Filing Insurance Claims for Urgent Care Services: A Step-by-Step Guide

When it comes to filing insurance claims for services received at an urgent care center, there are a few steps you should take to ensure that the process goes as smoothly as possible. First, consult the information that your doctor and other health professionals should provide to you and the information that your hospital should provide to you for a list of information that should be provided to patients. This will help you understand what services are covered by your health plan and what costs you may be responsible for. HMOs and insurers (health plans) that offer comprehensive health insurance coverage subject to New York law (coverage that is not self-insured) must cover certain services. You can only bill your patient for shared expenses within the network (copay, coinsurance, or deductible), a surprise bill at a hospital or ambulatory surgery center, or a surprise bill when your patient has received a referral.

It's important to note that it is NOT a surprise bill if you choose to receive services from an out-of-network provider instead of one available within the network before going to the hospital or ambulatory surgery center. Decisions regarding insurance claims will be made by a reviewer with training and experience in billing and reimbursement of health care, in consultation with a licensed physician who practices the same or a specialty similar to that of the doctor providing the service that is the subject of the dispute. When filing an insurance claim, make sure to indicate the date (s) of the service, as different laws and processes may apply depending on when you received the services. In addition, consumers with health insurance coverage provided by an insurer or an HMO are protected from receiving unexpected bills when a participating doctor refers them to a non-participating provider. In such cases, your patient can challenge the amount of the bill through New York State's independent dispute resolution process. Health care providers (including hospitals) who are not part of a health plan's network can challenge the amount that the health plan pays them for emergency services at a hospital, including payment for inpatient services following an emergency room visit, through New York State's independent dispute resolution process. You only have to pay shared in-network costs (co-pay, coinsurance and deductible) for bills for out-of-network emergency services at a hospital. If you don't have insurance, or are insured but don't plan to file a claim with your health plan, health care providers must provide you with a good faith estimate of what the expected charges will be before you receive health care services.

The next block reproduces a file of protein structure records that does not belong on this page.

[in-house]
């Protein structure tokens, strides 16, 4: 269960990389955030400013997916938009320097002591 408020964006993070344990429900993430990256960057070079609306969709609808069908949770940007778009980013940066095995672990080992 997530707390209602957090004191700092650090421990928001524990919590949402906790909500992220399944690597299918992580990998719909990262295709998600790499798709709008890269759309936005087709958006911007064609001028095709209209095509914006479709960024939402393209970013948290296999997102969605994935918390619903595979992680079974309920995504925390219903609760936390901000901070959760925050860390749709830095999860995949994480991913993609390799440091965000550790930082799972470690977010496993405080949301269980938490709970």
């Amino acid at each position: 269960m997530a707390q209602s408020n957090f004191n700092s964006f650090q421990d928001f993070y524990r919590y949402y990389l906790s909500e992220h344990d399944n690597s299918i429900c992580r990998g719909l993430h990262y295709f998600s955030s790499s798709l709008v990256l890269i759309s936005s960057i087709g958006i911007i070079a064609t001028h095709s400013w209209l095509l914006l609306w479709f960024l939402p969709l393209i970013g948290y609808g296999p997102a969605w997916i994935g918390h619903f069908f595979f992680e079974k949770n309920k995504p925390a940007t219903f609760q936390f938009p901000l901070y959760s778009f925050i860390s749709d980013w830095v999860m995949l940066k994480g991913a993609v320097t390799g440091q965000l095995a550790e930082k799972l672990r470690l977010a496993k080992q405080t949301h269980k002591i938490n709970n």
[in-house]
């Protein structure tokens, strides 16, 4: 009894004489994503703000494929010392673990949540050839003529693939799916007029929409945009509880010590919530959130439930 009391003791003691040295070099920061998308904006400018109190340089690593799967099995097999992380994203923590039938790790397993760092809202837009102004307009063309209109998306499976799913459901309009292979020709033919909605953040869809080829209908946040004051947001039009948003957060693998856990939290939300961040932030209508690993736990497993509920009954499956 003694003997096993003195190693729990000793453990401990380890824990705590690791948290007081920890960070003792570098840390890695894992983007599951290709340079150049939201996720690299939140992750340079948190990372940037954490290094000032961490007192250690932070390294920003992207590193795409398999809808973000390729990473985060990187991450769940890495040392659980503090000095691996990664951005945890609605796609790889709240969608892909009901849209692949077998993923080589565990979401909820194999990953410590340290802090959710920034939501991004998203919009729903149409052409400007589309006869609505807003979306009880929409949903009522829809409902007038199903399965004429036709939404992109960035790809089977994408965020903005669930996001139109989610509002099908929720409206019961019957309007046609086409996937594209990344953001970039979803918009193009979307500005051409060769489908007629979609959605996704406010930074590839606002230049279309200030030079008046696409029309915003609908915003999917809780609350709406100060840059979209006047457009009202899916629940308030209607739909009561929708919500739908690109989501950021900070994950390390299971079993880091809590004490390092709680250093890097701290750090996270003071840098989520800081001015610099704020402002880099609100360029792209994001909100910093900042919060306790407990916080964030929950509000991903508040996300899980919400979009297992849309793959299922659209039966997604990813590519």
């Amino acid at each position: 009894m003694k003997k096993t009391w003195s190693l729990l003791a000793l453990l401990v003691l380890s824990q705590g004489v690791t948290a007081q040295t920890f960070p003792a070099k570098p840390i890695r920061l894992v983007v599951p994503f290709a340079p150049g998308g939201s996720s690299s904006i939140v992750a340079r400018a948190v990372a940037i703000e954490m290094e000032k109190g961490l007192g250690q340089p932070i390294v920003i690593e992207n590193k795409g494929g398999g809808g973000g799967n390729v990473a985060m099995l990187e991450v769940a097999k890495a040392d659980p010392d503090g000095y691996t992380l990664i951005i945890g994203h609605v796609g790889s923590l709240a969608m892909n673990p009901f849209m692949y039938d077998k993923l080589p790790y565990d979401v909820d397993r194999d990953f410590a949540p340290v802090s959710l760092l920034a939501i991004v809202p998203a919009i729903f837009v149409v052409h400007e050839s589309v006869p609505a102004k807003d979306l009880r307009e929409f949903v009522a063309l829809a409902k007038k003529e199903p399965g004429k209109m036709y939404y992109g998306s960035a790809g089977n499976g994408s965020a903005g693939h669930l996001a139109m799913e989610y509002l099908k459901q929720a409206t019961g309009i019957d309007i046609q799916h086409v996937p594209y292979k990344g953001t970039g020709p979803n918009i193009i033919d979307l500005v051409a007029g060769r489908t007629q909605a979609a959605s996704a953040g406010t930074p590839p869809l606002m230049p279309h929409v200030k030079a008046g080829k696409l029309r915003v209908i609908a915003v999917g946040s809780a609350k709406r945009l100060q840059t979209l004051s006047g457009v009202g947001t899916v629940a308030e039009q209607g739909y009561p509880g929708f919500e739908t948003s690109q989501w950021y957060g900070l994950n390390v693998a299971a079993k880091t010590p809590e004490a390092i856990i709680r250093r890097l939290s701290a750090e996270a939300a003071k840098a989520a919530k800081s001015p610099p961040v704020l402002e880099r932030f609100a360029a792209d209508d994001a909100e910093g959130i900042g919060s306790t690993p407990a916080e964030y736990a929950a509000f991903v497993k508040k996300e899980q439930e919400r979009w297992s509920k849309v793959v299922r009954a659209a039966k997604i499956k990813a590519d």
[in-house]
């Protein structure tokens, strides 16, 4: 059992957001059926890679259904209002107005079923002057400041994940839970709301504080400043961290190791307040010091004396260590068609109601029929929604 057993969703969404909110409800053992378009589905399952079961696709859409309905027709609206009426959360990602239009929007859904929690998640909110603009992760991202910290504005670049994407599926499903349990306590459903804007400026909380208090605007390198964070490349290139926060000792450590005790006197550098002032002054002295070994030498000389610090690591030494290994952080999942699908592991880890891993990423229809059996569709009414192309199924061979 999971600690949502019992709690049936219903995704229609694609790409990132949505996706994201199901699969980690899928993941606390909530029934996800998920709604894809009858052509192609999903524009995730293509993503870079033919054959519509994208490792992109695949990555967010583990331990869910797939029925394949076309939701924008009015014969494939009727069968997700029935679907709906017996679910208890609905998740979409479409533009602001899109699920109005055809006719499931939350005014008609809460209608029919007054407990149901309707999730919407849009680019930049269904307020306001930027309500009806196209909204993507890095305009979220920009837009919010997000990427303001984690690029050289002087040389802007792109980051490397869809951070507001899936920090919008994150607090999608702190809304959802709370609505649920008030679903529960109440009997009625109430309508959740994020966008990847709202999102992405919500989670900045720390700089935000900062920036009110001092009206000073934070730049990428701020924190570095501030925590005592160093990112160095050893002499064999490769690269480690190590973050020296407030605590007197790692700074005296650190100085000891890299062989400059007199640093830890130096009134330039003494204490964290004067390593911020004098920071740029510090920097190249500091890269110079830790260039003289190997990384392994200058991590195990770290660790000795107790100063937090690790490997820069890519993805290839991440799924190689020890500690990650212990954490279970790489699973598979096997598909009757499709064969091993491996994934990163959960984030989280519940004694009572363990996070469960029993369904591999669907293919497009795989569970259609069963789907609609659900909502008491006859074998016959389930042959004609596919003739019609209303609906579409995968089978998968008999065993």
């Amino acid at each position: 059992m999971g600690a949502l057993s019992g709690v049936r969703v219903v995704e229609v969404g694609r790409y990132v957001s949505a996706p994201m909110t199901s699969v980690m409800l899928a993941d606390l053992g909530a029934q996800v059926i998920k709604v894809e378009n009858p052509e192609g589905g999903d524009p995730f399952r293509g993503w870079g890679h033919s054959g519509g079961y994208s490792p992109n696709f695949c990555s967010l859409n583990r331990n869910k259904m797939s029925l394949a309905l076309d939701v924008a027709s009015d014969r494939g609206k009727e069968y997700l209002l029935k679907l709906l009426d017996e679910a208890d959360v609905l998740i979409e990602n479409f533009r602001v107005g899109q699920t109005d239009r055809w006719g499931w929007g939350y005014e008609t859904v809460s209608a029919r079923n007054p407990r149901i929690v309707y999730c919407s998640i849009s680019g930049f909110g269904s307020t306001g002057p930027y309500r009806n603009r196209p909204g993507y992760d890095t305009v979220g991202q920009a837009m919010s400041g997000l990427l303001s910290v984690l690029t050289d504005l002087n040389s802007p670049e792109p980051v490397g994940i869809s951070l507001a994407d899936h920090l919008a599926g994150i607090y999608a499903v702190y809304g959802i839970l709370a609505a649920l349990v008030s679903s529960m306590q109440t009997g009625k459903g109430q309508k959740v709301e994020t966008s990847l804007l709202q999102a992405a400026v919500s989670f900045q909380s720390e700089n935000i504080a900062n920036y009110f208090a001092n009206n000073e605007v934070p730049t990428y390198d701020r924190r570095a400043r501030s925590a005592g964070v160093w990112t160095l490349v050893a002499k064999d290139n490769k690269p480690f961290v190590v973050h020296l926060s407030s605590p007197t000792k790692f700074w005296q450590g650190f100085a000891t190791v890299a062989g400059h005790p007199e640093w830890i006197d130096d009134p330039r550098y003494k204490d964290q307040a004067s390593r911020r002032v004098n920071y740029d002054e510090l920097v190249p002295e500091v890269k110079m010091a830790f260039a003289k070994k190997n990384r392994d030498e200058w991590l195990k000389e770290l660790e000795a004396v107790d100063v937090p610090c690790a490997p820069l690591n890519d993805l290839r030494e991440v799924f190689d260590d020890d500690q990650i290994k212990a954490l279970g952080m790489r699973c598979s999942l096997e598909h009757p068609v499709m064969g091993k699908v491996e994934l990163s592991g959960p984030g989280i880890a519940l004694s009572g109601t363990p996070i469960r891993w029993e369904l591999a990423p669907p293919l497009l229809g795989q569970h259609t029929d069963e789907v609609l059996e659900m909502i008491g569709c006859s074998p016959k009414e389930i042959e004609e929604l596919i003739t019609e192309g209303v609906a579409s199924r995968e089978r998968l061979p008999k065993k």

To be eligible, services must be provided by a doctor at a hospital or ambulatory surgical center and you will not receive all the required information about your care. If your health plan confirms a denial for reasons of medical necessity, an experimental or investigational treatment, a clinical trial, a treatment for rare diseases, an out-of-network service (if your doctor submitted the required information to your health plan), or an out-of-network referral (if your doctor submitted the required information to your health plan), you have the right to an external appeal. New York consumers are also protected from bills for emergency services in hospitals, including hospital care after treatment in the emergency room. If you are an out-of-network provider who provided emergency services in a hospital, including inpatient services after an emergency room visit, you are prohibited from billing a patient for any amount that exceeds the costs shared within the network (copay, coinsurance, or deductible).

Bridgette Onken
Bridgette Onken

Subtly charming food fan. Total tv enthusiast. Passionate food ninja. Hardcore travel junkie. Friendly burrito practitioner.